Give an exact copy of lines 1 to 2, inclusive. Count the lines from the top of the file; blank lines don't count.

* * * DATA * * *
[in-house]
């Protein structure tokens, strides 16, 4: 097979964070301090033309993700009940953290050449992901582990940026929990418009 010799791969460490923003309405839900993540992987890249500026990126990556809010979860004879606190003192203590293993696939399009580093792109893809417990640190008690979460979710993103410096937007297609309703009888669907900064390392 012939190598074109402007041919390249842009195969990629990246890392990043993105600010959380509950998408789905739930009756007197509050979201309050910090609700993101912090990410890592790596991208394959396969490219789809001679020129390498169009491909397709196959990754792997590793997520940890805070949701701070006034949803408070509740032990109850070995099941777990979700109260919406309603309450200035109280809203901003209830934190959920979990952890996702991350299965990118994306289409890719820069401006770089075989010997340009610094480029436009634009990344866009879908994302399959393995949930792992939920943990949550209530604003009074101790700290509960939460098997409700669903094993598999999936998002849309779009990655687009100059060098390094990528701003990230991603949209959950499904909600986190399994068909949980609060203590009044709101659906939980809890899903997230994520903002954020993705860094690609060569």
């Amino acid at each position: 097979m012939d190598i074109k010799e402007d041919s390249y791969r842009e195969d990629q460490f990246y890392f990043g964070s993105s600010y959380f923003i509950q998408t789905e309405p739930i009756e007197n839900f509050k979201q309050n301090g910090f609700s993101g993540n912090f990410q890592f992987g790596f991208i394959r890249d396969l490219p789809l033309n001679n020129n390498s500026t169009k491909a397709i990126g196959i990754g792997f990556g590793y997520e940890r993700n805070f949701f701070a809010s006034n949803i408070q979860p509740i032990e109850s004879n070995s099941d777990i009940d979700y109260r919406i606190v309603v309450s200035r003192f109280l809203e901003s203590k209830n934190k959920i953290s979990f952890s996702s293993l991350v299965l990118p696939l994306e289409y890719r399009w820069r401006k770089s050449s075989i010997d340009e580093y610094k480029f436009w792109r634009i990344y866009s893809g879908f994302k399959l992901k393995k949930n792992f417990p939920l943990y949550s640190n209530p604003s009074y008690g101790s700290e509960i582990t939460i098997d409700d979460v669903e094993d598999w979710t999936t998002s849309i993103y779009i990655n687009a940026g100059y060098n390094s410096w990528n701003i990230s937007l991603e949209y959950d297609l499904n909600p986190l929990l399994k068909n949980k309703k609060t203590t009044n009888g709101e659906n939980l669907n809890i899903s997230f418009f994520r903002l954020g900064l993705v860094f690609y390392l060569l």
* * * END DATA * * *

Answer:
[in-house]
């Protein structure tokens, strides 16, 4: 097979964070301090033309993700009940953290050449992901582990940026929990418009 010799791969460490923003309405839900993540992987890249500026990126990556809010979860004879606190003192203590293993696939399009580093792109893809417990640190008690979460979710993103410096937007297609309703009888669907900064390392 012939190598074109402007041919390249842009195969990629990246890392990043993105600010959380509950998408789905739930009756007197509050979201309050910090609700993101912090990410890592790596991208394959396969490219789809001679020129390498169009491909397709196959990754792997590793997520940890805070949701701070006034949803408070509740032990109850070995099941777990979700109260919406309603309450200035109280809203901003209830934190959920979990952890996702991350299965990118994306289409890719820069401006770089075989010997340009610094480029436009634009990344866009879908994302399959393995949930792992939920943990949550209530604003009074101790700290509960939460098997409700669903094993598999999936998002849309779009990655687009100059060098390094990528701003990230991603949209959950499904909600986190399994068909949980609060203590009044709101659906939980809890899903997230994520903002954020993705860094690609060569």